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Topic: Browser Threats of Software Security

A special issue of Journal of Surveillance, Security and Safety

ISSN 2694-1015 (Online)

Submission deadline: 31 Jan 2023

Guest Editor(s)

  • Prof. S. S. Iyengar

    School of Computing and Information Sciences, Florida International University, Miami, FL, USA.

    Website | E-mail

  • Prof. Richard Brooks

    Holcombe Department of Electrical and Computer Engineering, Clemson University, Clemson, SC, USA.

    Website | E-mail

  • Dr. Latesh Kumar K. J.

    School of Computing and Information Sciences, Florida International University, Miami, FL, USA.

    Website | E-mail

Special Issue Introduction

Security is never-ending and considered to be "Trust no one". Specifically, the Internet must be secured with a safe browser with extra protection procedures that help to detect and prevent unauthorized third-party pursuit while surfing the web. The browsers have a white list that contains specific programs and activities to detect and prevent actions that are not authorized to start up.

The "Trust no one" is a model based on Zero Trust, and in some domains "Verify and Never Trust". Big variations are stirring in the ad-sponsored web, and the browsers have become a key battleground for end-user privacy.   Browser security is the application of Internet security to web browsers in order to protect networked data and computer systems from breaches of privacy or malware. Security exploits of browsers often use JavaScript, sometimes with cross-site scripting (XSS) with a secondary payload using Adobe Flash.

1. Anti-phishing: evaluates and filters suspect links in search results or on a website.
2. Anti-malware: scans and blocks suspect files from being downloaded. 3. Plugin security: evaluates and blocks insecure plugins.
4. Sandbox: isolates the web browser's processes so that it doesn't affect the operating system.

SECBROW aims to create a Special Issue highlighting the methods by which browsers can be used as a Digital Threat or as a countermeasure. Topics include:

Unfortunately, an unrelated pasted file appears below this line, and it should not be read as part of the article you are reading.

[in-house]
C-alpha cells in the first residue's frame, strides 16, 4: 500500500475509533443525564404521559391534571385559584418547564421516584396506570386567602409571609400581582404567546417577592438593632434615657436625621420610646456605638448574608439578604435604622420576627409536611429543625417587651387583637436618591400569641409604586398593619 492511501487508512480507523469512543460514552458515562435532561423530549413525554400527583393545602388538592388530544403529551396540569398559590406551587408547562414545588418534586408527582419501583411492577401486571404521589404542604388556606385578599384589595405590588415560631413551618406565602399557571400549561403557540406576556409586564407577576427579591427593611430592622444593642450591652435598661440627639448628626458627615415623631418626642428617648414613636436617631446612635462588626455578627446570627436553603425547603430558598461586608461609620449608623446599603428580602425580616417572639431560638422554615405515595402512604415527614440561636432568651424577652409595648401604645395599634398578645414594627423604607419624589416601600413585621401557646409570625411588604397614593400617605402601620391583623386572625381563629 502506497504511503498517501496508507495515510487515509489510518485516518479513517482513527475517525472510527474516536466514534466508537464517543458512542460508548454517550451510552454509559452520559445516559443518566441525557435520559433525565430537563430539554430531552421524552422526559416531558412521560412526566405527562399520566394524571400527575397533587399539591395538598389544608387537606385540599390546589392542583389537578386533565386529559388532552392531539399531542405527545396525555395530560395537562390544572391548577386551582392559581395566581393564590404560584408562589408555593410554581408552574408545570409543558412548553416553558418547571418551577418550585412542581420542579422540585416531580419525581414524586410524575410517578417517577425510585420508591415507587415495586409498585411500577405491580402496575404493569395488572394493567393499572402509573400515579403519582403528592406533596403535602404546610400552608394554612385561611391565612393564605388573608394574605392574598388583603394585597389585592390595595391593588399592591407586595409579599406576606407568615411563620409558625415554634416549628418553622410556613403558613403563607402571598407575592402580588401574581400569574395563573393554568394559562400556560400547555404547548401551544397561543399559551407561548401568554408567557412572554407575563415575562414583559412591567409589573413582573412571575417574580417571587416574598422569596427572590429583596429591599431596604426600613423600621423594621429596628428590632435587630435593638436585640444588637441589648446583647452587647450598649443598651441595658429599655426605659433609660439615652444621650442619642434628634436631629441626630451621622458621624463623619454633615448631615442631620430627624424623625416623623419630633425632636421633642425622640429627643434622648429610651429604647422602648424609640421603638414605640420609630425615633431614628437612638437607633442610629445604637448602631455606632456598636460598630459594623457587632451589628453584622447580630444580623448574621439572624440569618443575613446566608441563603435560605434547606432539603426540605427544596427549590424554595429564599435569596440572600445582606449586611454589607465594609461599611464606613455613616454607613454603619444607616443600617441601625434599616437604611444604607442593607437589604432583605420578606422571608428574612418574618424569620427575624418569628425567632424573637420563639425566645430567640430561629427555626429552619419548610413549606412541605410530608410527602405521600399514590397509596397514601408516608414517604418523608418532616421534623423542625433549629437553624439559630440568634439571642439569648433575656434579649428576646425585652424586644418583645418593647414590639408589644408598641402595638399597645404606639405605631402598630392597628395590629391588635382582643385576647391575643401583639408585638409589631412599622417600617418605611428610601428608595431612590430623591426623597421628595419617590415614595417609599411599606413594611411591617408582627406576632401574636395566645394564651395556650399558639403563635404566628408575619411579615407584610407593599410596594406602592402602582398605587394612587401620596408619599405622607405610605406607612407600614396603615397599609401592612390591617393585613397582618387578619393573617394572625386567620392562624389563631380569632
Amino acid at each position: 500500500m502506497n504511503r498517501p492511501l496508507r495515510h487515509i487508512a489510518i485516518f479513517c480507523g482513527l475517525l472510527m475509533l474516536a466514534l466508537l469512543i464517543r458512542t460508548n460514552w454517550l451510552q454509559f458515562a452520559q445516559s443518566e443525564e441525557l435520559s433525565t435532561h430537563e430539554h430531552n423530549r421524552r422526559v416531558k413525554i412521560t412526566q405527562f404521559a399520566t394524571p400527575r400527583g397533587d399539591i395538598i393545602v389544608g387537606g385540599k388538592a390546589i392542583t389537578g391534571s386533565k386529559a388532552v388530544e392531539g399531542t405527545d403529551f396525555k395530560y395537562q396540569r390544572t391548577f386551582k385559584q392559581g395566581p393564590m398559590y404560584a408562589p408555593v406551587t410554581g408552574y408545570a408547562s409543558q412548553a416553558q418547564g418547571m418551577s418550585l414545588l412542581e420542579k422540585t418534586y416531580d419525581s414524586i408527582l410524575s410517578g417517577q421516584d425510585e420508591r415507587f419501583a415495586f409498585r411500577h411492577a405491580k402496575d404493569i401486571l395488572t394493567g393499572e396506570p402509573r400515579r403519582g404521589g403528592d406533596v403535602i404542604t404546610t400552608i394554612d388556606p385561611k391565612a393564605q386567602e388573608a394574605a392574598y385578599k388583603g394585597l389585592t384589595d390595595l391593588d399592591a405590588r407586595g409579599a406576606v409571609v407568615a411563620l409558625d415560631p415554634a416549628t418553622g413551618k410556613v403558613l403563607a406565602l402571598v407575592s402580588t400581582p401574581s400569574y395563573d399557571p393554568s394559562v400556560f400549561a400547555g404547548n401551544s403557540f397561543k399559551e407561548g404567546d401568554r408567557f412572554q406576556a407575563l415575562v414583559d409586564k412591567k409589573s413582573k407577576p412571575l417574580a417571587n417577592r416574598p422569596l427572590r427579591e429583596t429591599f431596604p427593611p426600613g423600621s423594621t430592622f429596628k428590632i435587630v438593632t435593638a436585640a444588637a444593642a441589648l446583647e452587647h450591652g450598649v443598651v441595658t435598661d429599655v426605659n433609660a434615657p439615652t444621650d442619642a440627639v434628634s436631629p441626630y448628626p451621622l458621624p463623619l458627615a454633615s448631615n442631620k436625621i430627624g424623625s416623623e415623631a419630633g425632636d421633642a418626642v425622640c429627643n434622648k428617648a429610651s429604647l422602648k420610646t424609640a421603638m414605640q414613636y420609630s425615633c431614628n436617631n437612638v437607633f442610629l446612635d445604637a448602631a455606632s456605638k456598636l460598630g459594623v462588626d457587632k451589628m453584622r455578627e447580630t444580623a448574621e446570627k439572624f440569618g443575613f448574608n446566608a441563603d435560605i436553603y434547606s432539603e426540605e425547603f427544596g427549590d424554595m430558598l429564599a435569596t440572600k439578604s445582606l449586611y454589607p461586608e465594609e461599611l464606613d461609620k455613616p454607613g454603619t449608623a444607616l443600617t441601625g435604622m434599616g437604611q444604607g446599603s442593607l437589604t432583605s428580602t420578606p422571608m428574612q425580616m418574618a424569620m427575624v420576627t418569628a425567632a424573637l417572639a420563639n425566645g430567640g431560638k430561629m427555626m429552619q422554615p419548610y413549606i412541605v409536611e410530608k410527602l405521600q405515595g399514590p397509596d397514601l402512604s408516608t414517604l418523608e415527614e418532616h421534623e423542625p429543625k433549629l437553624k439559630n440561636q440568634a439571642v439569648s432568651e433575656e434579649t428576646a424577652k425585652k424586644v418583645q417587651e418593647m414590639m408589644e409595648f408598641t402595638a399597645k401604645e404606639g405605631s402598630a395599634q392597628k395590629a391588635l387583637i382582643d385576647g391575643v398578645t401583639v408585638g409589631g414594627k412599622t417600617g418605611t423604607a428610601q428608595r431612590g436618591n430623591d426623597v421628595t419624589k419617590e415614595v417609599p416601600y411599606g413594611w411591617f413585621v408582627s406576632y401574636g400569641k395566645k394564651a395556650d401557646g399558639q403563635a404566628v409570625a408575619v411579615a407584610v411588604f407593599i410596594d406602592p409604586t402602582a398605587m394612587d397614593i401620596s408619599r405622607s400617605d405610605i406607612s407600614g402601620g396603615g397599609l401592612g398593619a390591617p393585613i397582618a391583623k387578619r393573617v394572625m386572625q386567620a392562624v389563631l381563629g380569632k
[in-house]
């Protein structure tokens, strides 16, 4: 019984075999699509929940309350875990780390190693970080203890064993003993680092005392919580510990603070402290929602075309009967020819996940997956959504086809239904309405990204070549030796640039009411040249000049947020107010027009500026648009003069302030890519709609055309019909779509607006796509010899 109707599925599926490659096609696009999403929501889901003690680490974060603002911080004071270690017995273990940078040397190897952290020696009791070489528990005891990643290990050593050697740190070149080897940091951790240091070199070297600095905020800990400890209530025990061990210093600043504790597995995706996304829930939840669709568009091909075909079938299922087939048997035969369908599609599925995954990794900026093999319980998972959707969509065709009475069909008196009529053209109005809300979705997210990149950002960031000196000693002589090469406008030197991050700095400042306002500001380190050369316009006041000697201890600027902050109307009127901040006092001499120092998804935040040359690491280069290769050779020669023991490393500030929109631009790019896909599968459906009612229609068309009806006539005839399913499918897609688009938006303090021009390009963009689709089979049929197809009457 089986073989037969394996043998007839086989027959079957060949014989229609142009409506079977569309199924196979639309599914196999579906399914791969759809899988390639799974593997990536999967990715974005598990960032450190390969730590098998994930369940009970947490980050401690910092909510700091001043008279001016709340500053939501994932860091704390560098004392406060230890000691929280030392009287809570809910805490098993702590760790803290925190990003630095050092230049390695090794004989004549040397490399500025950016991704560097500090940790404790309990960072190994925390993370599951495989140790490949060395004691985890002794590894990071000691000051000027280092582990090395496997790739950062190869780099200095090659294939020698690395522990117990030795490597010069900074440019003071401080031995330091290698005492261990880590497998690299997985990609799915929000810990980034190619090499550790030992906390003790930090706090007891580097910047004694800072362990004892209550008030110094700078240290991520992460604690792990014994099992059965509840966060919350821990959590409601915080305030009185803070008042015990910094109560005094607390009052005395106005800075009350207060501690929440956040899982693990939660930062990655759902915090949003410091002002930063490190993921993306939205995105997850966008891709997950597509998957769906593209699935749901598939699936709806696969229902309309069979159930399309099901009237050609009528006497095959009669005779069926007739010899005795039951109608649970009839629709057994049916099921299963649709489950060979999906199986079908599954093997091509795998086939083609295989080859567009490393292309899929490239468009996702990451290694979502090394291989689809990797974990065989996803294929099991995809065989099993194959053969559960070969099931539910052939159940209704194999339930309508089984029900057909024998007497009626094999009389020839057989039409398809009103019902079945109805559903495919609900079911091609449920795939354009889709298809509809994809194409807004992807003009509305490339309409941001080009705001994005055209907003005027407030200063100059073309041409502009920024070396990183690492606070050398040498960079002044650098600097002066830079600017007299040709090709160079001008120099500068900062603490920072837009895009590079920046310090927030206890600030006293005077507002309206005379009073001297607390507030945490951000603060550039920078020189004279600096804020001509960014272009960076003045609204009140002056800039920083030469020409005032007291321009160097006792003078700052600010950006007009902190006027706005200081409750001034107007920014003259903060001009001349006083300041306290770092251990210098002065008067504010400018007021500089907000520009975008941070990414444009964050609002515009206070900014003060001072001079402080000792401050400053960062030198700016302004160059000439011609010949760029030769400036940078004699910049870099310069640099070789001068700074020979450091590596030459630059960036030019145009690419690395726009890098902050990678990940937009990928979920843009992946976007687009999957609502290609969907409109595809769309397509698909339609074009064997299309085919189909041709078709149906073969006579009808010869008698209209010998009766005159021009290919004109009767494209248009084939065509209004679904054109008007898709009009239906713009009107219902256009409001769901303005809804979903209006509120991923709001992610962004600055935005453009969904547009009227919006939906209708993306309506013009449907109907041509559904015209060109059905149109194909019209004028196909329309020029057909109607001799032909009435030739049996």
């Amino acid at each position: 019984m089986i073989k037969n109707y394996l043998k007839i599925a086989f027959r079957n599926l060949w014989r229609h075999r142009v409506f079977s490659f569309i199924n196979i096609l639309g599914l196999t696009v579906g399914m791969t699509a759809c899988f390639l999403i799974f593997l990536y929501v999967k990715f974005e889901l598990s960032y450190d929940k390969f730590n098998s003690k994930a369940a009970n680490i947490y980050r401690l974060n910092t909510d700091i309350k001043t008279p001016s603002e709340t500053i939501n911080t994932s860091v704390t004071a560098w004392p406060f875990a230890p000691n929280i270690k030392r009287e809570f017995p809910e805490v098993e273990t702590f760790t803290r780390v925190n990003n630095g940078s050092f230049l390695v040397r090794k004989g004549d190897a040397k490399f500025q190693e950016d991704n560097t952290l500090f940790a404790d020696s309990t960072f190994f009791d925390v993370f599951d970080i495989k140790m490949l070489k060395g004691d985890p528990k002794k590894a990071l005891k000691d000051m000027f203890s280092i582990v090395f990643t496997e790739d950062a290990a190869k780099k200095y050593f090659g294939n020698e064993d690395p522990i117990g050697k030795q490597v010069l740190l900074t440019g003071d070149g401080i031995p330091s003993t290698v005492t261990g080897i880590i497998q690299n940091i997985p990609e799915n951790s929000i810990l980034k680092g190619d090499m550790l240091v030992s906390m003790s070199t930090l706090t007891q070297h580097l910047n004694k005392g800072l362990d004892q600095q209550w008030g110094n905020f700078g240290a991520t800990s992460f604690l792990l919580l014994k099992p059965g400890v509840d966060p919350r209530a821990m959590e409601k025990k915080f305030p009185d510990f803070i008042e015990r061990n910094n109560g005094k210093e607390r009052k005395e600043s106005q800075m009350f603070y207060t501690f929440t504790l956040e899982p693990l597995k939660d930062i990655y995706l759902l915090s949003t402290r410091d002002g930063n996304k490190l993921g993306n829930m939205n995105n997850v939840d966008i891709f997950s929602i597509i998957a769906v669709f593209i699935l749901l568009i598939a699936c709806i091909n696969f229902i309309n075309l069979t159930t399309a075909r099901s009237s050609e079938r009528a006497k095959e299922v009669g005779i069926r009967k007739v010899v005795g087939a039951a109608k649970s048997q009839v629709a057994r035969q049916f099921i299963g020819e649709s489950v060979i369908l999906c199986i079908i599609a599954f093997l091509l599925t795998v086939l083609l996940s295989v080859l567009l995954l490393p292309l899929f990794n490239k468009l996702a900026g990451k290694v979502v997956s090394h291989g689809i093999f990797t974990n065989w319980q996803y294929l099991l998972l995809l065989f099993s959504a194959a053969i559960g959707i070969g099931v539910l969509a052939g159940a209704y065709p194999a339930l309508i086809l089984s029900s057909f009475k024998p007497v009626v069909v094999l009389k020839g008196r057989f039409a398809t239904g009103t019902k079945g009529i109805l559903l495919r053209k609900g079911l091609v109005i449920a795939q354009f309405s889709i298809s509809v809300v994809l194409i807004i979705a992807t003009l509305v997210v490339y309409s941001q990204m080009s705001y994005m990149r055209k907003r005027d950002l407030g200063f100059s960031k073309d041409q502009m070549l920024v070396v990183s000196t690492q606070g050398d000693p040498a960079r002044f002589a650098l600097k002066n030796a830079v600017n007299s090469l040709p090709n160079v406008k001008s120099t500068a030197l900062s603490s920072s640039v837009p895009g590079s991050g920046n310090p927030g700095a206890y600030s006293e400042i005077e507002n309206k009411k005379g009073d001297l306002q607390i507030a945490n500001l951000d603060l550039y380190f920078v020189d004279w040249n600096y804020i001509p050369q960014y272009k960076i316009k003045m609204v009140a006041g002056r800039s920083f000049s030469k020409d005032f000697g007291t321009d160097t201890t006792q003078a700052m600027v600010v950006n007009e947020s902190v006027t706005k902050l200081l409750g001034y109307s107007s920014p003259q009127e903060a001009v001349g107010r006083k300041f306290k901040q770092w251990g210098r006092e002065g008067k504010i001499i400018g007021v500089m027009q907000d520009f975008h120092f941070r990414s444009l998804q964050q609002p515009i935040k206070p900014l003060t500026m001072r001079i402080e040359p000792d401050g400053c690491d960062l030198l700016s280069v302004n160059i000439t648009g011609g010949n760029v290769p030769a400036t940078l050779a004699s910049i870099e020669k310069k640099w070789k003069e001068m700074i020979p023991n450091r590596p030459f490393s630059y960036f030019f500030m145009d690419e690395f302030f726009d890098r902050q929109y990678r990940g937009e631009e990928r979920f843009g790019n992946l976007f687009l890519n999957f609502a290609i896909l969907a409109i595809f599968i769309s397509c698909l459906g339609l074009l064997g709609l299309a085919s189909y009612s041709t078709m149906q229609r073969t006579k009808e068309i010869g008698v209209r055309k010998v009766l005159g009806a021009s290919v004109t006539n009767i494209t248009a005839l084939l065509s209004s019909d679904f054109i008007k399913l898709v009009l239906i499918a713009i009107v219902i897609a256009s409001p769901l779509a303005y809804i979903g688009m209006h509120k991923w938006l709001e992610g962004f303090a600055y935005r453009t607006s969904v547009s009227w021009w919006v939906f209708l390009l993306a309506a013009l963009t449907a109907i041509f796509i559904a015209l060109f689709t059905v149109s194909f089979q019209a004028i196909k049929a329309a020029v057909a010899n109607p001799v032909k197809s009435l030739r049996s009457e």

● Case studies on browser-based threat effectiveness and countermeasures
● Browser tampering and tamper-resistance
● Browser Trojans and Backdoors
● Reverse engineering and countermeasures
● Browser-aware architectures
● Application of machine learning to browser security
● Integration of browser secure with higher-level software, firmware, and micro-architectures
● Implementation of next-generation cryptography (homomorphic encryption, post-quantum, lightweight, etc.)

SECBROW invites both academics and practitioners to submit papers for consideration in the journal.  Extended conference papers are welcome, provided they have been revised to include at least 25% new content (and the previously published proceedings paper is submitted along with the research paper).  Practitioners are welcome to submit a journal-style research paper or a "Field Notes" paper.  A "Field Notes" paper is a short case report about emerging threats and developments, emphasizing a particular development or application over a rigorous study or proof of security.

Submission Deadline

31 Jan 2023

Submission Information

For Author Instructions, please refer to
For Online Submission, please login at
Submission Deadline: 31 Jan 2023
Contacts: Esther Cao, Assistant Editor,

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